11:09

Lyssa deHart

Yeah, it really it strikes me as that issue of the locus of control. Right. What do we have control over and what do we not have control over? There was a book I read, and there was a line in it that is showing up, which is, the goal is the goal. The plan is not the goal. The goal is the goal. Right. So how can the plan shift and change? And I think that piece of intentionality, of, like, it may not go well, but it’s going to go somewhere. So prepare yourself. As long as you keep your eye on the goal, which is that we have a better morning in this particular, uh, case.

11:44

Gideon Culman

Yeah. But I’m clear that the ripple effects from A Better Morning are tremendous. And as I was having that conversation, I was also clear that coming back to intentionality, I didn’t know what a commitment or a vision really kind of felt like until I started thinking about it in my late twenties. And I don’t think that kids are unable to conceive of these things. I think that in those instances when kids do point their attention in those directions, they’re most likely to encounter a petulant adult who can’t deal with it and traumatizes them to never go there again.

12:38

Lyssa deHart

Mhm.

12:41

Gideon Culman

Back to intentionality, not that.

12:45

Lyssa deHart

Yeah, not that. And I’m hearing how coaching has impacted your family in that regard and your capacity to be curious versus controlling, as far as I’m hearing. How do you think your family has impacted your coaching?

13:10

Gideon Culman

Tremendously? Um, uh, every day throws challenges my way, and it’s just about meeting people where they’re at. And um, you know how when you get married they give you a really neat instruction booklet, and you know exactly what there is to do?

13:43

Lyssa deHart

Um, no, I don’t believe I’m familiar with that particular book Gideon, tell me more…

13:48

Gideon Culman

No, there is no such book and so, um, every day I’m faced with, um, challenges that I have no freaking clue how to address. Um, and if you’re a grownup and most of the people you interact with are grownups with like active prefrontal cortexes, um, you’re not used to the level of just rank irrationality that a kid can do. Being able to lean into, um, whatever randomness without needing to know but just trusting I can show up. And I’ve got this. My daughter came home, and my wife reported she’d had a bad day, and so I said, okay, do you want to go for a walk around the block after dinner? And she’s like, okay. So I didn’t know what to expect, and I heard her out, and she was telling me all about how, um, she really needs to mistreat her dolls, and these are hair-raising things to hear. But as a coach, I’ve learned it’s more important for her, uh, that I just hear her rather than try and fix anything. Um if she were treating people this way, I’d have to report her to the authorities. But she’s not. And she’s four. Right. Um, and I think that just being there to hear her out, puts her at ease and engenders a level of trust that you can’t coax.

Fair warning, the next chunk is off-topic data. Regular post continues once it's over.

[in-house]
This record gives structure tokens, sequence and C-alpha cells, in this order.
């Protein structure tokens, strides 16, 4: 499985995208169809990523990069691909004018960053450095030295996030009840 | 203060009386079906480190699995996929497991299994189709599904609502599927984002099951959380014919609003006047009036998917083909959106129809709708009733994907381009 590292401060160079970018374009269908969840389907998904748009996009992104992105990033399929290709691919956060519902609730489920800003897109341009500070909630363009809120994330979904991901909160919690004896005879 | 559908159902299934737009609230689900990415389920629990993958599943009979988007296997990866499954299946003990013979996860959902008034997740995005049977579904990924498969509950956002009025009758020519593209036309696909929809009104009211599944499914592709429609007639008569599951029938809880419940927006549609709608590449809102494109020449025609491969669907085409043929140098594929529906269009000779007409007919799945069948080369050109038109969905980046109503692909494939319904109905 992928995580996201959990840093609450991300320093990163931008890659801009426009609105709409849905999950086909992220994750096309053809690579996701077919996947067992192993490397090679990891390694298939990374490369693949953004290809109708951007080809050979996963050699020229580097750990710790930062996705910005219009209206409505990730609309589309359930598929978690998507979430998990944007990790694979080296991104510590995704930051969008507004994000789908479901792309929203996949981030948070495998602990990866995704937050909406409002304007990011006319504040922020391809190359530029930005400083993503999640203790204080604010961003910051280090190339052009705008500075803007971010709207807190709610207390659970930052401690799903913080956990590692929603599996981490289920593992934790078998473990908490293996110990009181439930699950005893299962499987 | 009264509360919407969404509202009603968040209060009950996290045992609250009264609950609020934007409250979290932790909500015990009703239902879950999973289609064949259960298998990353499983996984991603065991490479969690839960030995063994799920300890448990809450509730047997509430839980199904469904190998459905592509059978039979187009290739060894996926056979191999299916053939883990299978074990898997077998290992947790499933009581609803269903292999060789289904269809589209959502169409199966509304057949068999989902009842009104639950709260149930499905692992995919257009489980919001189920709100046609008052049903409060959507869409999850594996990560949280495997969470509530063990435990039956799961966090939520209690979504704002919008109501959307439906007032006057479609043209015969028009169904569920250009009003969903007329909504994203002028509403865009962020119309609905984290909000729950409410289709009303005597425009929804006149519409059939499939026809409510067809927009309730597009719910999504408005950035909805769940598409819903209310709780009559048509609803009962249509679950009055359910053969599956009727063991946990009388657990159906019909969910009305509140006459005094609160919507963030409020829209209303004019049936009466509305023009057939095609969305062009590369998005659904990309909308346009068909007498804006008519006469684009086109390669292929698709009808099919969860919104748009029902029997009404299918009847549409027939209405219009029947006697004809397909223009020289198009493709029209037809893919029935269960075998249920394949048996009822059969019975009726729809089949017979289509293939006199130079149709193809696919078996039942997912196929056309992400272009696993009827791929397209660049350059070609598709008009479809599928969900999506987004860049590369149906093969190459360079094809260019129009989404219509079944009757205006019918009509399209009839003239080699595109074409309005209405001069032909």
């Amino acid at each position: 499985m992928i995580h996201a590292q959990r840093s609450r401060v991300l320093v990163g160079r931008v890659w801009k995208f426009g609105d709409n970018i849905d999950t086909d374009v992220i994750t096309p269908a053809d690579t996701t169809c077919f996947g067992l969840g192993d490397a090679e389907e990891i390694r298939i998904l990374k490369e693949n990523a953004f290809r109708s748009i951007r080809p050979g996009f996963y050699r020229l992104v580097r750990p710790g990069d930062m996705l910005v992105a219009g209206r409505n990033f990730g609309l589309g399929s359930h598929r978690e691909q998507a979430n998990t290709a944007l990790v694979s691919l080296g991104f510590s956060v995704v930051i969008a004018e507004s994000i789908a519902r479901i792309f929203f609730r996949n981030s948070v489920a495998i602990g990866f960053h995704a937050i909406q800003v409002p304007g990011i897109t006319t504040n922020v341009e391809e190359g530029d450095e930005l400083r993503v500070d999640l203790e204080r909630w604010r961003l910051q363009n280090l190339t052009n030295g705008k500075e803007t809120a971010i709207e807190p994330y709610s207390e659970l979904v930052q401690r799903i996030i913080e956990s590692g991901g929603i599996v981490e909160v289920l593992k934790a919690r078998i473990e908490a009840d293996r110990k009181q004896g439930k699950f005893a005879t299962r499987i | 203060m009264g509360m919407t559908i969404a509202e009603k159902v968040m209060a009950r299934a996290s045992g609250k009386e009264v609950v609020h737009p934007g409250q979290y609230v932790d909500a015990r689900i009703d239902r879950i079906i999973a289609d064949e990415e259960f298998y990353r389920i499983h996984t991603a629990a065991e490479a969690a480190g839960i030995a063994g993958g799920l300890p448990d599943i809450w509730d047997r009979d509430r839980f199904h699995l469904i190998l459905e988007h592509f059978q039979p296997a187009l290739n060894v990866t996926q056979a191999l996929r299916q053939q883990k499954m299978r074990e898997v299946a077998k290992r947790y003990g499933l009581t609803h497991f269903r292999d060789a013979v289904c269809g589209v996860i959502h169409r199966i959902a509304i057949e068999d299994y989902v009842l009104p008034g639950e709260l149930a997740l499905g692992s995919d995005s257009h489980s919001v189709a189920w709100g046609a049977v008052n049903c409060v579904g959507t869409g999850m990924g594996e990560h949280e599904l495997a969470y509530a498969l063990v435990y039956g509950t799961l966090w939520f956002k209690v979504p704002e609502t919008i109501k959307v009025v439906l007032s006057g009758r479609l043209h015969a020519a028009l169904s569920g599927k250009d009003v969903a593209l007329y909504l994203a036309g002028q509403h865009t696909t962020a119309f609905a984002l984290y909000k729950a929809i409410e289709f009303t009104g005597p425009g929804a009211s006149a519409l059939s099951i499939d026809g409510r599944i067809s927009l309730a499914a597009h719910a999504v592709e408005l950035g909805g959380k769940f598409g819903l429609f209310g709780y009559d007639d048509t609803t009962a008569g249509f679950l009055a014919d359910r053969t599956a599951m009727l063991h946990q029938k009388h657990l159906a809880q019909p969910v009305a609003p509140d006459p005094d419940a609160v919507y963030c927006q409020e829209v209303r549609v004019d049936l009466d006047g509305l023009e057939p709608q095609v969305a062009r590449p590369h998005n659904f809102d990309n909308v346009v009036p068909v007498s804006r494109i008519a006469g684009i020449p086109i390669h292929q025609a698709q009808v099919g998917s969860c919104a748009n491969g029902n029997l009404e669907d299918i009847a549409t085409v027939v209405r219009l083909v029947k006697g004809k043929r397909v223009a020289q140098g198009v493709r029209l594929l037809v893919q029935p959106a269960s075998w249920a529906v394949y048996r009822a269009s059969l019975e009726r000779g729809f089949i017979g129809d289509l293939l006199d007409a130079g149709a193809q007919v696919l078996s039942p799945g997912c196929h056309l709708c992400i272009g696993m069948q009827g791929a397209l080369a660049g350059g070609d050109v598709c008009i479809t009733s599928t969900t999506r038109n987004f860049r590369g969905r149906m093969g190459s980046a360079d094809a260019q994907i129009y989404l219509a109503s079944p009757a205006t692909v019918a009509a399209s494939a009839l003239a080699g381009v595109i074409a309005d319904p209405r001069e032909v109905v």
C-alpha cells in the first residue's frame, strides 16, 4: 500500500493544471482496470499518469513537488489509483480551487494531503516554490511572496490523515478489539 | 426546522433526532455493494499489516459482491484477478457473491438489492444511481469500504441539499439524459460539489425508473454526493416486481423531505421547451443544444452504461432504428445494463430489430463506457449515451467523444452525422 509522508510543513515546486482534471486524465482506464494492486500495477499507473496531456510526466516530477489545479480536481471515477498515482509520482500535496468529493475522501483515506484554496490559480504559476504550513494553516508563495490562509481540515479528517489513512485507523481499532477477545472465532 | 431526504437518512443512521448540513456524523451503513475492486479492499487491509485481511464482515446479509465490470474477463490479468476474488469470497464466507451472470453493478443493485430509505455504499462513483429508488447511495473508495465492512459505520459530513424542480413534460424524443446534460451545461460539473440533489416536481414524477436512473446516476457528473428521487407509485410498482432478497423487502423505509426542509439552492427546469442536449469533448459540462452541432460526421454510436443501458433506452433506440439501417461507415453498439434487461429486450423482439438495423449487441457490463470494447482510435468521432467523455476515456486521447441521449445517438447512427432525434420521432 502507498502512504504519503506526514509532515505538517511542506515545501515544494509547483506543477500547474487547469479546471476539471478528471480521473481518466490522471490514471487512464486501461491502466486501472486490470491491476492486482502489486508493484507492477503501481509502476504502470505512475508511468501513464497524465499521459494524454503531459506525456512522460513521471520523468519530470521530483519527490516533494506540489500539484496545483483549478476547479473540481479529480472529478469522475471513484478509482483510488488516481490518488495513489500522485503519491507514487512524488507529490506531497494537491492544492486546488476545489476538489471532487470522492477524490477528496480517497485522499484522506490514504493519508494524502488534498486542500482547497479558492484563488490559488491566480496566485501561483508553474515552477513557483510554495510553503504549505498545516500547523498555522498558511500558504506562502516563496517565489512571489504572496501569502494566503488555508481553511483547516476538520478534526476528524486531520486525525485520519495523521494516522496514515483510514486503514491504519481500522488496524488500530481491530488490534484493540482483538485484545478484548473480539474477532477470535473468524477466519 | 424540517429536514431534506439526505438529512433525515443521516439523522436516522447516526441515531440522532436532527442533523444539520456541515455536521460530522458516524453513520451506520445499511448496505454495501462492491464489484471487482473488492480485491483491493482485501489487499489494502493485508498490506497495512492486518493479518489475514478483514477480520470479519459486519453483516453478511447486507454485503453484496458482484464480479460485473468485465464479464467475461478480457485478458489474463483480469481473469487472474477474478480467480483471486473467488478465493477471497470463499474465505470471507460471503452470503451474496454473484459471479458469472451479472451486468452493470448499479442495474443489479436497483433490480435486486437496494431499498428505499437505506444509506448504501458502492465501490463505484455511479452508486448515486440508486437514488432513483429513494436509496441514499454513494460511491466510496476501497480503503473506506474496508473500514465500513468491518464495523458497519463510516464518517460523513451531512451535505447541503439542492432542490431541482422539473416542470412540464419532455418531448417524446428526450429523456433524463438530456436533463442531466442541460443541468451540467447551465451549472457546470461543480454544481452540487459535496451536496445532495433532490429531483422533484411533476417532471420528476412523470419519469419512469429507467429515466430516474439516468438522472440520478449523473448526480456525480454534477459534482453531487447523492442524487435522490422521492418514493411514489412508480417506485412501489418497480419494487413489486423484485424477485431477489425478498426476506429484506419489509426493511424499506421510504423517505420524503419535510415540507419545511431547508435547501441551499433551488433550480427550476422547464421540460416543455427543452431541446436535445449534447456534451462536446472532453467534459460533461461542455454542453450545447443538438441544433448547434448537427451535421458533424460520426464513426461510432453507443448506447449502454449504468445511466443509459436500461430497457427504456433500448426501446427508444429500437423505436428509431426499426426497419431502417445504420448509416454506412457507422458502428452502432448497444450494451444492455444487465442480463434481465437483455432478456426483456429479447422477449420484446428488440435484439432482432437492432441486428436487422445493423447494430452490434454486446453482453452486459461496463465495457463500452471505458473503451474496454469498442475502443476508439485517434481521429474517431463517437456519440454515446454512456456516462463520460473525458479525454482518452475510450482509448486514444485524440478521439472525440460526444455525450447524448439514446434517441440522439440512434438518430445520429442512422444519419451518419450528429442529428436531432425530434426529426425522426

15:42

Lyssa deHart

Mhm yeah it’s that, uh, setting aside of judgment of rightness and wrongness, if I’m hearing you correctly.

15:51

Gideon Culman

Yeah.

15:55

Lyssa deHart

I’m guessing here, but because it seems like that’s a harder thing to do with the people we love versus the people that we love at a distance. Like people were working with where we care about them in a great deal, but with our children or our spouse or our family in general, it might be harder. How are you able to get into that state of nonjudgment and open curiosity to take this walk around the block and hear these things?

16:27

Gideon Culman

Um, can I throw a grenade into this conversation?

16:35

Lyssa deHart

Yes, go ahead. Grenade it is.

16:38

Gideon Culman

Nonjudgment is BS. We’re all constantly judging all the time. And I think the trick is to recognize that and contain it and, uh, not let, uh, the judgments that we have, because that’s the factory setting we come with, we are wired to judge the living daylights out of anything that happens, out of anything we hear. Um, but contain it because the damage isn’t done in the judging itself. The damage is done in reacting based upon the judgment. So it’s creating a little space between, um, how I constantly and harshly judge and what I say and how I hear, how I listen.

17:23

Lyssa deHart

Yeah. That’s beautiful. I’m 100% in agreement with you. I mean, if we have a brain, we’re biased. Right. So we can’t help but make judgments positive or negative. Right. Like, it hasn’t been about one or the other. We do both equally. This is good. That’s bad. This is fine. That’s okay.

17:40

Gideon Culman

Harsh ones are more fun.

17:41

Lyssa deHart

Well, harsh ones are certainly, um, they’re harsher. Yeah. So that just, again, the intentionality of deciding, hey, here’s the judgment. I’m going to set it to the side so I can just be present with another human being.

18:00

Gideon Culman